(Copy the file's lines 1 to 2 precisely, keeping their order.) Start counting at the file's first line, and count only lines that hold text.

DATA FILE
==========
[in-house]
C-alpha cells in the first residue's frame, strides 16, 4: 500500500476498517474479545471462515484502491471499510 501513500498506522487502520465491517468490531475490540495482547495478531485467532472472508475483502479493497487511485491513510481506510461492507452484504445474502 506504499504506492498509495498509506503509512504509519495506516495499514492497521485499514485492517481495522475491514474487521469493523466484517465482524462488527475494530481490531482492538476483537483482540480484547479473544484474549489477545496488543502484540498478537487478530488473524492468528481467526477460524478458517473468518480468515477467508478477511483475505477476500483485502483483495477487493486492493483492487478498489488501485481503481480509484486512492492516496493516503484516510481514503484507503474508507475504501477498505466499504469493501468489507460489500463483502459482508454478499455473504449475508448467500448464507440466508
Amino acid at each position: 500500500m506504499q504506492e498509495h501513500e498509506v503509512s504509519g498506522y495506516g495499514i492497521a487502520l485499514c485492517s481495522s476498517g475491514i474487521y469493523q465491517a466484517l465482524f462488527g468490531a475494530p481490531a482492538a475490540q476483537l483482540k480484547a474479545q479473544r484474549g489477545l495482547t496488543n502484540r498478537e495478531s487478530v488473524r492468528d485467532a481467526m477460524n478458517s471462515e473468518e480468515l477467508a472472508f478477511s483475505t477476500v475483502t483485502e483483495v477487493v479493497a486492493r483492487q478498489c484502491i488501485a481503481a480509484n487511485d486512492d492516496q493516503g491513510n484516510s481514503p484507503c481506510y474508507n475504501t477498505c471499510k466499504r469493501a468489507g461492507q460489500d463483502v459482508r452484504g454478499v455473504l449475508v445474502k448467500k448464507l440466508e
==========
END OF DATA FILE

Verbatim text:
[in-house]
C-alpha cells in the first residue's frame, strides 16, 4: 500500500476498517474479545471462515484502491471499510 501513500498506522487502520465491517468490531475490540495482547495478531485467532472472508475483502479493497487511485491513510481506510461492507452484504445474502 506504499504506492498509495498509506503509512504509519495506516495499514492497521485499514485492517481495522475491514474487521469493523466484517465482524462488527475494530481490531482492538476483537483482540480484547479473544484474549489477545496488543502484540498478537487478530488473524492468528481467526477460524478458517473468518480468515477467508478477511483475505477476500483485502483483495477487493486492493483492487478498489488501485481503481480509484486512492492516496493516503484516510481514503484507503474508507475504501477498505466499504469493501468489507460489500463483502459482508454478499455473504449475508448467500448464507440466508